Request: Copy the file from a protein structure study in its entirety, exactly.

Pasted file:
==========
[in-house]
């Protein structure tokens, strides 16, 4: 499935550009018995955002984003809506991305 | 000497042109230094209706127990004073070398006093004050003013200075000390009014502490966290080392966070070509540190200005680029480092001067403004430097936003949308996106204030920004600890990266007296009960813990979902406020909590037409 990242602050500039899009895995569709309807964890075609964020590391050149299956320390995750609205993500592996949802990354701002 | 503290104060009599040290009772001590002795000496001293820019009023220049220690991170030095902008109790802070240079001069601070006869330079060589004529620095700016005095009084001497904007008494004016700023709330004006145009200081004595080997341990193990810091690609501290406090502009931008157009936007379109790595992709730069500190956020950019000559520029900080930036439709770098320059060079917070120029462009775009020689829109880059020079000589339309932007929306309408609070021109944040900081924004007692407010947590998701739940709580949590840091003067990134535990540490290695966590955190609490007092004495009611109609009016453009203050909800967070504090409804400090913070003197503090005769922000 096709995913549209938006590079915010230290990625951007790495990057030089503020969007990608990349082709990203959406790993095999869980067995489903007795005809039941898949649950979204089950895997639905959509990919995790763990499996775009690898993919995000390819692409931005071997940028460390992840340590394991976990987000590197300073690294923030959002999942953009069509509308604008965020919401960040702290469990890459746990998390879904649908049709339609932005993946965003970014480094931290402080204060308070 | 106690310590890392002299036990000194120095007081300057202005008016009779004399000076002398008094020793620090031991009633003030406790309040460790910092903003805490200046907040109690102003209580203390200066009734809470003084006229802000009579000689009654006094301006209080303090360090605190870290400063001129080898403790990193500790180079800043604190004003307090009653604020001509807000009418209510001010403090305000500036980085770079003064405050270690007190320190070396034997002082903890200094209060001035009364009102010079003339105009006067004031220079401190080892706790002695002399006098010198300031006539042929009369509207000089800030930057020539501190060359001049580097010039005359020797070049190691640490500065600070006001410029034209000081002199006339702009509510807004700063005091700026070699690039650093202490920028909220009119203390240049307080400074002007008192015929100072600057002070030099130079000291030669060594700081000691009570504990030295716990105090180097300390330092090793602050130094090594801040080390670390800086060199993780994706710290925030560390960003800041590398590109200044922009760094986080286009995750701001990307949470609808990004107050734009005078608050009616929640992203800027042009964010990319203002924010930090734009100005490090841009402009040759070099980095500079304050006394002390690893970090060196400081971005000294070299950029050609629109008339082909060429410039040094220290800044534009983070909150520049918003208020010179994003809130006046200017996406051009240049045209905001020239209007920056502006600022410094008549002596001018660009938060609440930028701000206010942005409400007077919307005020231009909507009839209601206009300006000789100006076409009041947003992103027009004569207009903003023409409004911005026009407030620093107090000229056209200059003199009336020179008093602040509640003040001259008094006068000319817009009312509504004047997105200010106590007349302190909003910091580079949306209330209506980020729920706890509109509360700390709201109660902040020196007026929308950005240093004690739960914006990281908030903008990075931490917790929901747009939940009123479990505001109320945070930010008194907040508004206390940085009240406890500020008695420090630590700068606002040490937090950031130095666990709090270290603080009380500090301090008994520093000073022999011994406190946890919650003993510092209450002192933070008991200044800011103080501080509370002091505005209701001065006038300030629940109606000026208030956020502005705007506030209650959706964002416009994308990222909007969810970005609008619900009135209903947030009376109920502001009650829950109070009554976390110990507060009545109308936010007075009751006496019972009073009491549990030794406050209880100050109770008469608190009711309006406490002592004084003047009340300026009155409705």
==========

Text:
[in-house]
């Protein structure tokens, strides 16, 4: 499935550009018995955002984003809506991305 | 000497042109230094209706127990004073070398006093004050003013200075000390009014502490966290080392966070070509540190200005680029480092001067403004430097936003949308996106204030920004600890990266007296009960813990979902406020909590037409 990242602050500039899009895995569709309807964890075609964020590391050149299956320390995750609205993500592996949802990354701002 | 503290104060009599040290009772001590002795000496001293820019009023220049220690991170030095902008109790802070240079001069601070006869330079060589004529620095700016005095009084001497904007008494004016700023709330004006145009200081004595080997341990193990810091690609501290406090502009931008157009936007379109790595992709730069500190956020950019000559520029900080930036439709770098320059060079917070120029462009775009020689829109880059020079000589339309932007929306309408609070021109944040900081924004007692407010947590998701739940709580949590840091003067990134535990540490290695966590955190609490007092004495009611109609009016453009203050909800967070504090409804400090913070003197503090005769922000 096709995913549209938006590079915010230290990625951007790495990057030089503020969007990608990349082709990203959406790993095999869980067995489903007795005809039941898949649950979204089950895997639905959509990919995790763990499996775009690898993919995000390819692409931005071997940028460390992840340590394991976990987000590197300073690294923030959002999942953009069509509308604008965020919401960040702290469990890459746990998390879904649908049709339609932005993946965003970014480094931290402080204060308070 | 106690310590890392002299036990000194120095007081300057202005008016009779004399000076002398008094020793620090031991009633003030406790309040460790910092903003805490200046907040109690102003209580203390200066009734809470003084006229802000009579000689009654006094301006209080303090360090605190870290400063001129080898403790990193500790180079800043604190004003307090009653604020001509807000009418209510001010403090305000500036980085770079003064405050270690007190320190070396034997002082903890200094209060001035009364009102010079003339105009006067004031220079401190080892706790002695002399006098010198300031006539042929009369509207000089800030930057020539501190060359001049580097010039005359020797070049190691640490500065600070006001410029034209000081002199006339702009509510807004700063005091700026070699690039650093202490920028909220009119203390240049307080400074002007008192015929100072600057002070030099130079000291030669060594700081000691009570504990030295716990105090180097300390330092090793602050130094090594801040080390670390800086060199993780994706710290925030560390960003800041590398590109200044922009760094986080286009995750701001990307949470609808990004107050734009005078608050009616929640992203800027042009964010990319203002924010930090734009100005490090841009402009040759070099980095500079304050006394002390690893970090060196400081971005000294070299950029050609629109008339082909060429410039040094220290800044534009983070909150520049918003208020010179994003809130006046200017996406051009240049045209905001020239209007920056502006600022410094008549002596001018660009938060609440930028701000206010942005409400007077919307005020231009909507009839209601206009300006000789100006076409009041947003992103027009004569207009903003023409409004911005026009407030620093107090000229056209200059003199009336020179008093602040509640003040001259008094006068000319817009009312509504004047997105200010106590007349302190909003910091580079949306209330209506980020729920706890509109509360700390709201109660902040020196007026929308950005240093004690739960914006990281908030903008990075931490917790929901747009939940009123479990505001109320945070930010008194907040508004206390940085009240406890500020008695420090630590700068606002040490937090950031130095666990709090270290603080009380500090301090008994520093000073022999011994406190946890919650003993510092209450002192933070008991200044800011103080501080509370002091505005209701001065006038300030629940109606000026208030956020502005705007506030209650959706964002416009994308990222909007969810970005609008619900009135209903947030009376109920502001009650829950109070009554976390110990507060009545109308936010007075009751006496019972009073009491549990030794406050209880100050109770008469608190009711309006406490002592004084003047009340300026009155409705």